The seven circuit Labyrinth is located on the south lawn and is available for everyone to walk. See below for more information. Please watch our video 'Journey to the Centre' to discover how the Labyrinth was created.
What is a labyrinth?
A labyrinth is a symbol found in many cultures from ancient to modern times. If you visit Chartres in Northern France, you will find it on the stone floor of the ancient Cathedral. The feet of the faithful have walked its path in prayerful meditation since the 13th century. It represents a pilgrimage of the soul which follows a long, winding yet purposeful path that finally comes to a centre, then winds its way out again. There are no obstacles, no puzzles; it is not a maze. There is one unbroken path to follow.
Sometimes the words ‘labyrinth’ and ‘maze’ are confused. While both refer to circling patterns, the two are totally different. A maze is a puzzle and thus designed to confuse; walkers must use their reason and cunning to escape. A labyrinth is a single path that leads the walker to the centre and back out. In an open, receptive frame of mind, the walker simply follows the path and experiences a refreshing form of meditation.
There are two basic designs, an eleven circuit and a seven circuit. We have chosen the seven-circuit design to provide easier access for wheelchairs and walkers and to provide more space for all walkers.
Why walk the labyrinth?
The experience of walking the labyrinth will be different for each person and different each time the path is walked. Many have found it to be a tool to guide healing (of the mind, spirit and body), to awaken the Spirit within them, to spark creativity. Walking the labyrinth quiets the busy mind and enables a person to see their life in the context of a path or journey. It often gives solace and peace, and encourages action empowered by the Spirit.
Metaphorically speaking, we are all spiritual seekers, on a path together, looking for meaning and purpose for our lives. The labyrinth provides a symbol that is also quite literal as it presents us with a real path upon which to really walk together.
The labyrinth is a spiritual tool that is used as a centering activity. It is meant to be walked as a form of meditation, and in the walking, the spirit finds healing and wholeness.
There is no absolutely right way to walk the labyrinth. Choose your pace: slow, moderate or fast. Most walk alone, but you may choose to walk with another. If you meet someone on the path, pass quietly or move aside and then continue. You may not want to make eye contact, or you may wish to touch in passing. The walking meditation may be used in several ways according to your needs and wishes.
Here are a few suggestions to help you begin:
Breathe deeply, centre yourself and enter the path. Begin to move forward and find the pace your body wants. If you have a particular issue you are praying about, hold that in your heart. You may silently repeat a phrase from a hymn or a prayer. If you wish, you can pause now and then to record your thoughts in writing. As you walk to the centre, relax and release the thoughts and concerns of life, allowing your mind to become quiet. When you reach the centre, stay there as long as you like. Listen for the voice of the Spirit within you. As you walk out of the centre, retracing the path that brought you in, allow a new perspective and a new energy to fill you as you continue on your spiritual path in life.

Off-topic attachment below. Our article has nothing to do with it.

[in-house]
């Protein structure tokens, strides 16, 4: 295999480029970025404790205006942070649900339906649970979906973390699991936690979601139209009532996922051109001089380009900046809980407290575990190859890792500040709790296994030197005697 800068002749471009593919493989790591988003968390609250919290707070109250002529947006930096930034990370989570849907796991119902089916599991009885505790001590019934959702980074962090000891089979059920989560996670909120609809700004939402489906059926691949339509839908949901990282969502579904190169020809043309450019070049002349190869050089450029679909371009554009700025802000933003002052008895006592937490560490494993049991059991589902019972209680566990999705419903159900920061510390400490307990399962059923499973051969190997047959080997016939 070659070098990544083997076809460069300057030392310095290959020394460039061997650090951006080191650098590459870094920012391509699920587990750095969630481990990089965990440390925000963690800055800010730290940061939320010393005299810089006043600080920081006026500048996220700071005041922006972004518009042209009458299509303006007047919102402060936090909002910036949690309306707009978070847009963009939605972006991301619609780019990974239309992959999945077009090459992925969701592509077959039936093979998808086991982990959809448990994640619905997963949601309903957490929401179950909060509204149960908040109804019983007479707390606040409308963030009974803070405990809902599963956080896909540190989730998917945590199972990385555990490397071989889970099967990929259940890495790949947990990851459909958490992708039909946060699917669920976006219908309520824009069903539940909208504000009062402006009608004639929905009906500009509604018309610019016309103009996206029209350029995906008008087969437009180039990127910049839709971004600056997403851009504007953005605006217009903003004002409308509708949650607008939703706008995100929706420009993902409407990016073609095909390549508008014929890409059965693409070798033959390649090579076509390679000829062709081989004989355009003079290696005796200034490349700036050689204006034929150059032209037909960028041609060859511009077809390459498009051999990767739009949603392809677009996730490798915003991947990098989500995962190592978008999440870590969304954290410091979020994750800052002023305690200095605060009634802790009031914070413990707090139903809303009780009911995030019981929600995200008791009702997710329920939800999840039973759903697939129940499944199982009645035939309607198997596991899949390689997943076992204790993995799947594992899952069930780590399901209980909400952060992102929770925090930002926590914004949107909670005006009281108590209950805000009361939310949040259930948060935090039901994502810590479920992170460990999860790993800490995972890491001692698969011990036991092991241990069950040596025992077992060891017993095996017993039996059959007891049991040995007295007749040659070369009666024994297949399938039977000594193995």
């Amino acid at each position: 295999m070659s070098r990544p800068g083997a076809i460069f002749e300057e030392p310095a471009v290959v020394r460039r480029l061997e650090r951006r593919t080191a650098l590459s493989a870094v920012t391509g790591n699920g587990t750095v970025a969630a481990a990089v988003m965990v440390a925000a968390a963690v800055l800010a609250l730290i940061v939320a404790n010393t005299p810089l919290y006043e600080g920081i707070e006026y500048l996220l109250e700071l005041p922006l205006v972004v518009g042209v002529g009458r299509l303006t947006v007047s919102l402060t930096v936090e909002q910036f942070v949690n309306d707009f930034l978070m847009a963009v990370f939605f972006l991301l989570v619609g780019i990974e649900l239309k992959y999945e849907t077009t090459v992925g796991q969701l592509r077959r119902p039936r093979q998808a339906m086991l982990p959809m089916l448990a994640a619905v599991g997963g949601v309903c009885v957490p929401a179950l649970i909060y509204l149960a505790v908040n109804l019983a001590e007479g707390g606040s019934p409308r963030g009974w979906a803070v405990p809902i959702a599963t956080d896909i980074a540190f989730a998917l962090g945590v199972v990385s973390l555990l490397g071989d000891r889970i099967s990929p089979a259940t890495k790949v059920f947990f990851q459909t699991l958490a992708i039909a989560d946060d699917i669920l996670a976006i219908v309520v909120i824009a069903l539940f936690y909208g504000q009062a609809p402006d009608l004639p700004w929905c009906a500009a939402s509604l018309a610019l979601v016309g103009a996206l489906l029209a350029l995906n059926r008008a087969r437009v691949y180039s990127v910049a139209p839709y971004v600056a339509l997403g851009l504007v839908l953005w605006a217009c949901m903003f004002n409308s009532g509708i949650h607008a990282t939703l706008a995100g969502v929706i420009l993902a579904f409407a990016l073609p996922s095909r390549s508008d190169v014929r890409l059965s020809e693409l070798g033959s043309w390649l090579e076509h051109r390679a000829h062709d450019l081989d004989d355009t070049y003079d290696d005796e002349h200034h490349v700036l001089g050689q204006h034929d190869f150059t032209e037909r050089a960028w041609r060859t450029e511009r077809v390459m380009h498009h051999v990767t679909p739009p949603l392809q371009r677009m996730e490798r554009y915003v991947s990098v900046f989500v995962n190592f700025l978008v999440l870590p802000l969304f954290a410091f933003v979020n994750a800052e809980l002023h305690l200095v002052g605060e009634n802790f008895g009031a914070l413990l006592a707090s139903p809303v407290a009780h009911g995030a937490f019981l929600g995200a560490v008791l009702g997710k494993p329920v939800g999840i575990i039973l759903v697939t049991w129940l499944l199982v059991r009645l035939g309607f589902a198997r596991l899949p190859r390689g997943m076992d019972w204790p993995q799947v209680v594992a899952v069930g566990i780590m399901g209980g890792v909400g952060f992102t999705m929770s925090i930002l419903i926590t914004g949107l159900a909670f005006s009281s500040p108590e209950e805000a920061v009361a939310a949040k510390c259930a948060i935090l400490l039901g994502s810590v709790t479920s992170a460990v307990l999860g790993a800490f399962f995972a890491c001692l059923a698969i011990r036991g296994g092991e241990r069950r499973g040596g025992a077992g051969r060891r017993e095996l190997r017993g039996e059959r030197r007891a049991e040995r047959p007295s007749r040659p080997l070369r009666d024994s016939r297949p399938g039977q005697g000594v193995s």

Why all the interest in labyrinths?
There has certainly been a great revival of interest in this spiritual tool in recent years. In the Victoria area, there are labyrinths on church property, in a city park, in retreat centres and in private gardens.
In 1991, the Reverend Doctor Lauren Artress, Canon for Special Ministries at Grace Episcopalian Cathedral in San Francisco, walked a temporary labyrinth taped on a floor in a conference. The path of the labyrinth became a metaphor for her spiritual path. This initial experience nurtured her spirituality and sent her imagination sparking with the idea of creating a universal walking ritual open to all people from all traditions. She has devoted much time and energy to writing a book, spearheading the creation of temporary and then permanent labyrinths in San Francisco and to giving talks and encouragement all around North America. Grace Cathedral has become a resource centre and support for the many labyrinths around the world.
The Mission and Outreach Team created a permanent labyrinth on our beautiful grounds as a Millennium Project. This spiritual tool is a visible sign of outreach to the community. Everyone is welcome to walk this labyrinth.
Walking the labyrinth...
does not require a great amount of concentration in order to benefit from the experience. The sheer act of walking a designated path helps to discharge energy and focus the mind. What seems to work best when preparing to walk is to take a few minutes to reflect on where you are in your life journey, and what issues confront you. You may wish to focus on a particular question that you have been asking yourself.
All this helps you into a receptive and quieted state in which insights may bubble up into the conscious mind that may not have emerged before.
Recognition and thanks to the many labyrinth web sites that so generously provided information and content used in this leaflet: Grace Cathedral, San Francisco, CA: www.gracecom.org/labyrinth
The St. Louis Labyrinth Project: www.labyrinthproject.com
Trinity Cathedral, Sacramento, CA: www.trinitycathedral.org/laby.htm. Garden City United Church, Victoria
Bethlehem Retreat Centre, Nanaimo